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Am J Gastroenterol. 2007 Apr;102(4):864-70. Epub 2007 Feb 23.

Long-term mortality in people with celiac disease diagnosed in childhood compared with adulthood: a population-based cohort study.

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University of Nottingham, Division of Epidemiology and Public Health, Medical School, Queen's Medical Centre, Nottingham NG7 2UH, United Kingdom.



To explore whether the excess mortality in celiac disease is related directly to the disease and duration of gluten exposure before diagnosis we have examined the long-term mortality experience of people with celiac disease diagnosed as children and as adults.


Two hundred eighty-five children and 340 adults diagnosed with celiac disease were followed until death, loss to follow-up, or December 31, 2004. We calculated standardized mortality ratios (SMRs).


All-cause mortality more than 5 yr after diagnosis was increased threefold in children (SMR 3.32, 95% CI 2.05-5.07) compared with only a 38% increase in adults (SMR 1.38, 95% CI 1.16-1.63). This excess mortality in children was primarily because of an increased risk of death from accidents, suicide, and violence (seven deaths, SMR 3.22, 95% CI 1.29-6.63), cancer (five deaths, SMR 3.72, 95% CI 1.21-8.67), and cerebrovascular disease (two deaths, SMR 10.03, 95% CI 1.21-36.00).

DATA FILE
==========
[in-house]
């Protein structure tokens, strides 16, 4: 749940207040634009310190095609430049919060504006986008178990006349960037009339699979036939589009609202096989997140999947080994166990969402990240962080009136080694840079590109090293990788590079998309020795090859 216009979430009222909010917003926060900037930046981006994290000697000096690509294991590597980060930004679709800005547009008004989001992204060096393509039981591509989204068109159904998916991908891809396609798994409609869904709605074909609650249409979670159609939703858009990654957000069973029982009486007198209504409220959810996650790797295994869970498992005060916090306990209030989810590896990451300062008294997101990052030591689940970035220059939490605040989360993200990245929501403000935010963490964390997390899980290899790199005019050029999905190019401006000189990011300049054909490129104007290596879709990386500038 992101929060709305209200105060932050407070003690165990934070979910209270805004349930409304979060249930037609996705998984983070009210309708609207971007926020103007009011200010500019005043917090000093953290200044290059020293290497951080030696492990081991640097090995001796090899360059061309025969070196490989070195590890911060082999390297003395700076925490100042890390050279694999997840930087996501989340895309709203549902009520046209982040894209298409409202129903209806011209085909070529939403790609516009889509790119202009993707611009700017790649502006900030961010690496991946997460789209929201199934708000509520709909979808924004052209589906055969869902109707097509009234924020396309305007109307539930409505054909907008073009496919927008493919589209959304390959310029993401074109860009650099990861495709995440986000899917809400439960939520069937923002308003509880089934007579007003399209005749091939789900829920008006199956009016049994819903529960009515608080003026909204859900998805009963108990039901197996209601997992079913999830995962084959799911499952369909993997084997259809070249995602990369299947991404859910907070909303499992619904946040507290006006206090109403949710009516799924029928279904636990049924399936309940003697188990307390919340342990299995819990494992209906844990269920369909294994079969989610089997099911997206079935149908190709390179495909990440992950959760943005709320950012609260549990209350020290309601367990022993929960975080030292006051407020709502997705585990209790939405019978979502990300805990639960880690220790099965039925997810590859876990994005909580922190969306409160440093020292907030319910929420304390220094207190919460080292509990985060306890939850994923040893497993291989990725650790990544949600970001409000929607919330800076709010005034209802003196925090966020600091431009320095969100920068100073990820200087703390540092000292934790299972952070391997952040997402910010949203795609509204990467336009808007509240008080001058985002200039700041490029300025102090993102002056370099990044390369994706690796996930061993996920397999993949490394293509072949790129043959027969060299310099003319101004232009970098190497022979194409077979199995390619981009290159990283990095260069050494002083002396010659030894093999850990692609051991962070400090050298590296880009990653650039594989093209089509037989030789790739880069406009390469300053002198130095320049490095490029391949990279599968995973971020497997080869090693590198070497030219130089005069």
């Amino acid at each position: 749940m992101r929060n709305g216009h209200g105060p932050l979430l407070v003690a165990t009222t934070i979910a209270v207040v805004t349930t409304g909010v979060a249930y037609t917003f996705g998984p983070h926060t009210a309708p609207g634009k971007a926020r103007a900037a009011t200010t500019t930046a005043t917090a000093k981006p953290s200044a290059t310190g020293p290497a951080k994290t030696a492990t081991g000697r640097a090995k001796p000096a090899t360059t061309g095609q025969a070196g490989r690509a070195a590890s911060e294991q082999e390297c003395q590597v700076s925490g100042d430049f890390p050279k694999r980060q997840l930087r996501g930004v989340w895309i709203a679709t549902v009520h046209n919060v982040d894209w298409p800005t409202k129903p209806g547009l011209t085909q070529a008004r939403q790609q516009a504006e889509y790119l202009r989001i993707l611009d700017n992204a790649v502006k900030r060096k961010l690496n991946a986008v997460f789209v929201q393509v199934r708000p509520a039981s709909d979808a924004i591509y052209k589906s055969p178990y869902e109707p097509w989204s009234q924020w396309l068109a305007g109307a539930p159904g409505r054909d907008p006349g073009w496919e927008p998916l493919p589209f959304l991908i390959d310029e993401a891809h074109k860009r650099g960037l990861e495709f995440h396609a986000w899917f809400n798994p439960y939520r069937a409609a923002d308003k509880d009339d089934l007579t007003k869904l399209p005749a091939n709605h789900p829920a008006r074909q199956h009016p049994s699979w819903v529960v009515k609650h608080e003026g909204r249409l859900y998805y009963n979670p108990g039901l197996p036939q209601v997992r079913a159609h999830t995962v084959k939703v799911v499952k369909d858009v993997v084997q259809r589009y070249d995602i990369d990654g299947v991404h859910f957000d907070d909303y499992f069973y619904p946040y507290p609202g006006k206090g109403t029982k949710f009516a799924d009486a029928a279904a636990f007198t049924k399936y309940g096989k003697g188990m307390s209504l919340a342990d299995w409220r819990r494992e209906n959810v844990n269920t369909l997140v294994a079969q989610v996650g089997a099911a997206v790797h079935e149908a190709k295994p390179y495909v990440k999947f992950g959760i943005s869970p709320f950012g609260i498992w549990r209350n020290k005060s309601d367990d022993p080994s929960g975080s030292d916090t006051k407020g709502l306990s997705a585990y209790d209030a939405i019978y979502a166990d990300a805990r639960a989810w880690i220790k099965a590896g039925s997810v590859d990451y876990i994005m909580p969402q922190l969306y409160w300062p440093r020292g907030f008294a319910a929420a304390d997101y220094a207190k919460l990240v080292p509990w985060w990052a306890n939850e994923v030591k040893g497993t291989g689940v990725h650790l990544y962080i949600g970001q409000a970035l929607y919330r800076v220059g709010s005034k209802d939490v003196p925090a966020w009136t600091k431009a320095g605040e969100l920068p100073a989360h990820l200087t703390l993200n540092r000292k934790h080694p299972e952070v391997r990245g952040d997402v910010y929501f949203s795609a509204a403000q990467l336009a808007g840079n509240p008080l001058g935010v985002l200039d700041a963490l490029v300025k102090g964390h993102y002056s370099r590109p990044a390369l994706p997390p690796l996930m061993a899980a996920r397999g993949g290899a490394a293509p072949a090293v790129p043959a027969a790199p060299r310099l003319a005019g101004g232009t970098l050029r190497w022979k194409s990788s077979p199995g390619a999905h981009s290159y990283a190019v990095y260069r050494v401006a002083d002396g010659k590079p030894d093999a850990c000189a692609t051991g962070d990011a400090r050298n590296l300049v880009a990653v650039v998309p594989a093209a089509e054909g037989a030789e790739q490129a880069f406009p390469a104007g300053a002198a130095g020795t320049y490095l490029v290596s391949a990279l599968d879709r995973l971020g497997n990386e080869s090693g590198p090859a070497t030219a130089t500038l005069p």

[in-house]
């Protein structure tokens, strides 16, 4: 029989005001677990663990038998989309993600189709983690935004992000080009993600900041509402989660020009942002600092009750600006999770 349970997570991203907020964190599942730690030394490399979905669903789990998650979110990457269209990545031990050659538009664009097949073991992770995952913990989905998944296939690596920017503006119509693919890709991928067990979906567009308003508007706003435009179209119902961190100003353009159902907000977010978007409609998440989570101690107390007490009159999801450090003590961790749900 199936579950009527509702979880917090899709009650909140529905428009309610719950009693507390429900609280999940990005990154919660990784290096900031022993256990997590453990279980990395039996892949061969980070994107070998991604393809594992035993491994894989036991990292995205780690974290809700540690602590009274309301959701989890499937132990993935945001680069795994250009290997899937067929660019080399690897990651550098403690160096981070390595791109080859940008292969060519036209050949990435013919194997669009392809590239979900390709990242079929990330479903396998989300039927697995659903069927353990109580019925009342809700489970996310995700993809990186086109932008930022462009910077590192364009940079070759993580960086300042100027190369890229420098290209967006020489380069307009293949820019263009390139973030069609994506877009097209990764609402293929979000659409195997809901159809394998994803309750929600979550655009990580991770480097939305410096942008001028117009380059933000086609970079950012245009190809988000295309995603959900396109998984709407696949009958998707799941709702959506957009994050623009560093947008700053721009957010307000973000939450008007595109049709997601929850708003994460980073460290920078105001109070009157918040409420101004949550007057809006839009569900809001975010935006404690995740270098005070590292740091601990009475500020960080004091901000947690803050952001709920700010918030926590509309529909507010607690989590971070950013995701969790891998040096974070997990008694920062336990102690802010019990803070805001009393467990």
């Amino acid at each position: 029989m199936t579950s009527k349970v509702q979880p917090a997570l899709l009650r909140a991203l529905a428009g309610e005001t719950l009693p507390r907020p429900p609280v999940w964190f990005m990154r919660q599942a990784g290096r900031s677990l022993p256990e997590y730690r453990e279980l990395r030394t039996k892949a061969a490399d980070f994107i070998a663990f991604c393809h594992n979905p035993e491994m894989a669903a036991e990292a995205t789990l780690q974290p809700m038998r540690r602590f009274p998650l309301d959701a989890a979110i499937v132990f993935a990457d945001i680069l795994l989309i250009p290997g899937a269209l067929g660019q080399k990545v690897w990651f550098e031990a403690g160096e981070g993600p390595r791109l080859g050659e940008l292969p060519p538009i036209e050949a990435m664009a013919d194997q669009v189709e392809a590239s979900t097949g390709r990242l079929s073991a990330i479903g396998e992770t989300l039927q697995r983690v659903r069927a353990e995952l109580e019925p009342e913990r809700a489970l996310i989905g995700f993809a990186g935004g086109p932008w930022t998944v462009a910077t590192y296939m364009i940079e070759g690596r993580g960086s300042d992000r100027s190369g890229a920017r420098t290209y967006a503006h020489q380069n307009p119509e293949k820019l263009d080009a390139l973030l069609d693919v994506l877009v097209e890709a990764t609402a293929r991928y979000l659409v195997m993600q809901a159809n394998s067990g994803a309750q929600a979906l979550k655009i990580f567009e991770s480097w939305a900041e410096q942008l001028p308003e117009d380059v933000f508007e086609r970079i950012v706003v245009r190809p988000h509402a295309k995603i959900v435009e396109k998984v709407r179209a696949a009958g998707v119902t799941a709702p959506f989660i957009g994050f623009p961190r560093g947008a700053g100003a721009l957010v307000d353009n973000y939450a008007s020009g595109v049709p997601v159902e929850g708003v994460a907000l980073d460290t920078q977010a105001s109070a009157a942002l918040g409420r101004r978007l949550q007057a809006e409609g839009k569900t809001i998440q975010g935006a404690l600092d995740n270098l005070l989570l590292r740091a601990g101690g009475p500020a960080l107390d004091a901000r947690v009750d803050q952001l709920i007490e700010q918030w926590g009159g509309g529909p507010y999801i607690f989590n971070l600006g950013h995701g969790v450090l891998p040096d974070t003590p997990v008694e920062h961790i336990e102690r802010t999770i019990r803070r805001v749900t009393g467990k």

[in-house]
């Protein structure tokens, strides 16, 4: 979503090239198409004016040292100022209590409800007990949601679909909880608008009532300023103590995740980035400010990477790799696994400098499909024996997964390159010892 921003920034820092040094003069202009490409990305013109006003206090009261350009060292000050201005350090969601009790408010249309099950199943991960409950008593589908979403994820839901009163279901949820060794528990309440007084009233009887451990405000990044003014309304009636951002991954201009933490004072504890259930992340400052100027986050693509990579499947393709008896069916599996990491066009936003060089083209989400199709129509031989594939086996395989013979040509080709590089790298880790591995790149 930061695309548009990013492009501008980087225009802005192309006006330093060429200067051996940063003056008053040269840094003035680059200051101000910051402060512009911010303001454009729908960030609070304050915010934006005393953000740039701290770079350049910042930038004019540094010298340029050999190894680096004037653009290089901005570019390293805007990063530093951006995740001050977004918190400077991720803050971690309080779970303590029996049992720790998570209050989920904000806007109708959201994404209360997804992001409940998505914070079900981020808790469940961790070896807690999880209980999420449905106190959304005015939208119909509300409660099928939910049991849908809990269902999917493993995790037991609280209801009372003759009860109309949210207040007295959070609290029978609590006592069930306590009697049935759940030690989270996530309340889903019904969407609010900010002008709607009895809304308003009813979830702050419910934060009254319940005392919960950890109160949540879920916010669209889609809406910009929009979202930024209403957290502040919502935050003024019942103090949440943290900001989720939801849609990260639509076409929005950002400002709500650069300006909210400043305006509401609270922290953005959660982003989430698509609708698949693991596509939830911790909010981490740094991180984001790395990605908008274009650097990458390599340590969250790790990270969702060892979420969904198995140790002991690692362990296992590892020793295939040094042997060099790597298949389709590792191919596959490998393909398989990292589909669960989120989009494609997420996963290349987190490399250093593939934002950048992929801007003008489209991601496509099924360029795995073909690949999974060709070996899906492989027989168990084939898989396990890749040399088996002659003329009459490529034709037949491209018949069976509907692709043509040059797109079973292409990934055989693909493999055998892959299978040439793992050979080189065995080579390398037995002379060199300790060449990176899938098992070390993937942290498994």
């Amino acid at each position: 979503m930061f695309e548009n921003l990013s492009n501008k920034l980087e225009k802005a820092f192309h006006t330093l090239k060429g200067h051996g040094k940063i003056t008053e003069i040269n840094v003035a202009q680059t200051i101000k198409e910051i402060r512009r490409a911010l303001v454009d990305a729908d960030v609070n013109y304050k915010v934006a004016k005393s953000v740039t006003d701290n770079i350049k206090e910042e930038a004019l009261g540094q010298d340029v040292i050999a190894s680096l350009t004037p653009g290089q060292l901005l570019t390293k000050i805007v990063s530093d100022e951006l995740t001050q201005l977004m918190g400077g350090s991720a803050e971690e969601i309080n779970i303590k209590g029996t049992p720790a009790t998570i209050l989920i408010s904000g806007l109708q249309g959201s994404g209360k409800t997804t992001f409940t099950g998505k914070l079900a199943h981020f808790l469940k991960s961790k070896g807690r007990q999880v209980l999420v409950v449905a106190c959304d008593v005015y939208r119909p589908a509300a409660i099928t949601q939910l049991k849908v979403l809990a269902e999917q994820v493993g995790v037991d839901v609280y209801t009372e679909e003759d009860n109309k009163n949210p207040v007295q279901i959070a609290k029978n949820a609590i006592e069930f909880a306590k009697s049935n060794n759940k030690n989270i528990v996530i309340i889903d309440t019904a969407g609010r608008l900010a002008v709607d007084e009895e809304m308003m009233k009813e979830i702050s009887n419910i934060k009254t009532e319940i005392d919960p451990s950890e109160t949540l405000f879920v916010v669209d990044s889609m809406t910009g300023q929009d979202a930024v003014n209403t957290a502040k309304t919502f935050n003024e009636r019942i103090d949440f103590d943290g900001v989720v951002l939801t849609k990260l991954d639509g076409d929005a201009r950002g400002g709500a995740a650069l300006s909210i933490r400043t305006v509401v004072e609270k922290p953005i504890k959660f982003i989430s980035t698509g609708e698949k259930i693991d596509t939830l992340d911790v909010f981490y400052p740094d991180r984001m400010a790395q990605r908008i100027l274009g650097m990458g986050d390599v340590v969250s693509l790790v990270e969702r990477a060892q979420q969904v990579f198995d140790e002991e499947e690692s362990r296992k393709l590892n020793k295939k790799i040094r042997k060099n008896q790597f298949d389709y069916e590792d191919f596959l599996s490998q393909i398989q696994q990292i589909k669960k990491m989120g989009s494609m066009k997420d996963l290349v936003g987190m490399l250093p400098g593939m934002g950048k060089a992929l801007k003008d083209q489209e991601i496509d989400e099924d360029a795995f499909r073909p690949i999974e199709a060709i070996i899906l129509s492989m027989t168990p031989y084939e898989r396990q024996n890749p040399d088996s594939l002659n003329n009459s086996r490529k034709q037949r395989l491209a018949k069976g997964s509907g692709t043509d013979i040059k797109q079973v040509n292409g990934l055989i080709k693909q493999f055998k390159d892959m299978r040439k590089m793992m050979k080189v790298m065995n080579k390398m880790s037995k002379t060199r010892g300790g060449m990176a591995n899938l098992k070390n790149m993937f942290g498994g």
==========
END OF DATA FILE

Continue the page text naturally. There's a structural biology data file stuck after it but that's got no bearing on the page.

Children diagnosed with celiac disease had a threefold increased risk of long-term mortality. This is in marked contrast to the experience of adult celiac disease where the long-term increase of mortality was modest. The increased mortality in children from external causes may reflect behavioral change associated with coping with a chronic disease and its treatment.

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